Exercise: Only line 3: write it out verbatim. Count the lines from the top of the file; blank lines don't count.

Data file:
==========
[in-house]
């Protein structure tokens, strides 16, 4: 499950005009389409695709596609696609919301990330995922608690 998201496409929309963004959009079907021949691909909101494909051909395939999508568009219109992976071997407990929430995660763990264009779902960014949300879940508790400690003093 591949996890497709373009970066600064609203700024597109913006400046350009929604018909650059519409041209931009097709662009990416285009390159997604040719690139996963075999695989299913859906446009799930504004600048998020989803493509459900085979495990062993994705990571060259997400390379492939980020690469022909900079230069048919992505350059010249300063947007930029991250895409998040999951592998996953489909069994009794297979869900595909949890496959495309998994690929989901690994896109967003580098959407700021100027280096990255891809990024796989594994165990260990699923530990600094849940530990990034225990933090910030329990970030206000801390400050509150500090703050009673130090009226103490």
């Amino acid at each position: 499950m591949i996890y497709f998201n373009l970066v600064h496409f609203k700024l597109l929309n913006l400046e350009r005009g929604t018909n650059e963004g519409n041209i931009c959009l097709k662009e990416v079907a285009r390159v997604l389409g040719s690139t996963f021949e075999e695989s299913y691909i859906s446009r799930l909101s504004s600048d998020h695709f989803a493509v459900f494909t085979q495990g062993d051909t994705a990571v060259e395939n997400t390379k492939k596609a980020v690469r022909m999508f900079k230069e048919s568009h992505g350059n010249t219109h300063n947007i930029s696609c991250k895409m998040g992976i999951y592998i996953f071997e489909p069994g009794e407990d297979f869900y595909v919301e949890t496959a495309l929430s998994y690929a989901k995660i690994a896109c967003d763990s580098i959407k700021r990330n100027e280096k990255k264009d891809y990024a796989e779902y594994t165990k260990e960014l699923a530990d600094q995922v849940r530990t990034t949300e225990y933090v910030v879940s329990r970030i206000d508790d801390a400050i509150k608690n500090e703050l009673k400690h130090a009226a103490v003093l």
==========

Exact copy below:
């Amino acid at each position: 499950m591949i996890y497709f998201n373009l970066v600064h496409f609203k700024l597109l929309n913006l400046e350009r005009g929604t018909n650059e963004g519409n041209i931009c959009l097709k662009e990416v079907a285009r390159v997604l389409g040719s690139t996963f021949e075999e695989s299913y691909i859906s446009r799930l909101s504004s600048d998020h695709f989803a493509v459900f494909t085979q495990g062993d051909t994705a990571v060259e395939n997400t390379k492939k596609a980020v690469r022909m999508f900079k230069e048919s568009h992505g350059n010249t219109h300063n947007i930029s696609c991250k895409m998040g992976i999951y592998i996953f071997e489909p069994g009794e407990d297979f869900y595909v919301e949890t496959a495309l929430s998994y690929a989901k995660i690994a896109c967003d763990s580098i959407k700021r990330n100027e280096k990255k264009d891809y990024a796989e779902y594994t165990k260990e960014l699923a530990d600094q995922v849940r530990t990034t949300e225990y933090v910030v879940s329990r970030i206000d508790d801390a400050i509150k608690n500090e703050l009673k400690h130090a009226a103490v003093l």